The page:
Colonel Charlie Strickland OBE (Royal Marines, former Commanding Officer of 42 Commando) gave an inspiring account of the dangerous work completed by our troops that he led in Afghanistan. The key message for business for me was balancing risk v reward and building the trust and understanding of your team. He spoke about the importance of constantly “manoeuvring to make your own luck” in a military deployment sense yet this segwayed nicely with others’ talks about the need to constantly reinvent your business. I also liked the way in which Colonel Strickland emphasised his inclusive culture using discursive decision-making which, rather than suggesting weakness, actually allows the team to better understand the leader’s thinking process enabling them to understand your expectations when a crisis or emergency strikes. Further insights included: Regular review and analysis with the team (especially over a beer) ensures that everyone is on the same page. Detail is vital but “don’t micro-manage” – let your team know how high your bar is set initially but then ease off when your team understand the ropes.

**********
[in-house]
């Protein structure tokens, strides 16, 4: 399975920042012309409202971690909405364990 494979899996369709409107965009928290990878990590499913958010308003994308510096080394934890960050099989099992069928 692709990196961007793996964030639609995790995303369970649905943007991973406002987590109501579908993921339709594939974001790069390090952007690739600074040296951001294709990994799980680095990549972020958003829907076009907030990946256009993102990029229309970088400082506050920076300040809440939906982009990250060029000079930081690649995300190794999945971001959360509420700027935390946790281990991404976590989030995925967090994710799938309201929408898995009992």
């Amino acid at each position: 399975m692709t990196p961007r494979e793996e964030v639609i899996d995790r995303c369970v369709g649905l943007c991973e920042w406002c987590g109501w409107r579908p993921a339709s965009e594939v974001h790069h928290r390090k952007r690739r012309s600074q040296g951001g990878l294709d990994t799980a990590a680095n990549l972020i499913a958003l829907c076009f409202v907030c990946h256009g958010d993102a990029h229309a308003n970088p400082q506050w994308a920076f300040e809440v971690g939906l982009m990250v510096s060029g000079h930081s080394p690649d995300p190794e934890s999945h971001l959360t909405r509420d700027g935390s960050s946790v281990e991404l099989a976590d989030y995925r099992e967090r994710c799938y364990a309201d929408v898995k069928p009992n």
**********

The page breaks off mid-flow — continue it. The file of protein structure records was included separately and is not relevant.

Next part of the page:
Overall, an enjoyable conference with the opportunity to mix with like-minded business people and participate in some fun and insightful talks.

Jaffe Flips the Funnel of Marketing

Its nice when you listen to a podcast and the thoughts of the speaker completely resonate with your own.

This happened to me recently when I listened to Joseph Jaffe speaking to John Wall at Marketing Over Coffee. Jaffe spoke about the need for businesses to Flip the Funnel (the title of his latest book –  I must get a copy to review here!) and focus their marketing efforts on servicing existing customers rather than spending often huge $amounts£ on new customer acquisition. The 80/20 rule shows that 80% of your profits (more than likely) come from 20% of your existing client base so why do so few businesses focus their efforts on that 20% they already know and work with?

Its an issue that increasingly perplexes me and hearing Joseph Jaffe argue this point so passionately was one of those magical, reassuring light bulb moments – I agree wholeheartedly that customer experience WILL be the single biggest competitive advantage in business for the next phase. If you are a business leader or entrepreneur you simply must listen to this podcast interview.

Somewhat spookily, no sooner than I took the ear-plugs out from listening to this podcast, I opened a parcel containing an advance copy of Delivering Happiness from Tony Hsieh to review on this blog.  Zappos is a company that single-handedly brings WOW! customer experience to central stage and is a shining light of tomorrow’s business – much in the way that Jaffe sets out.

Two breaths of fresh air just moments apart – I love it when a plan comes together!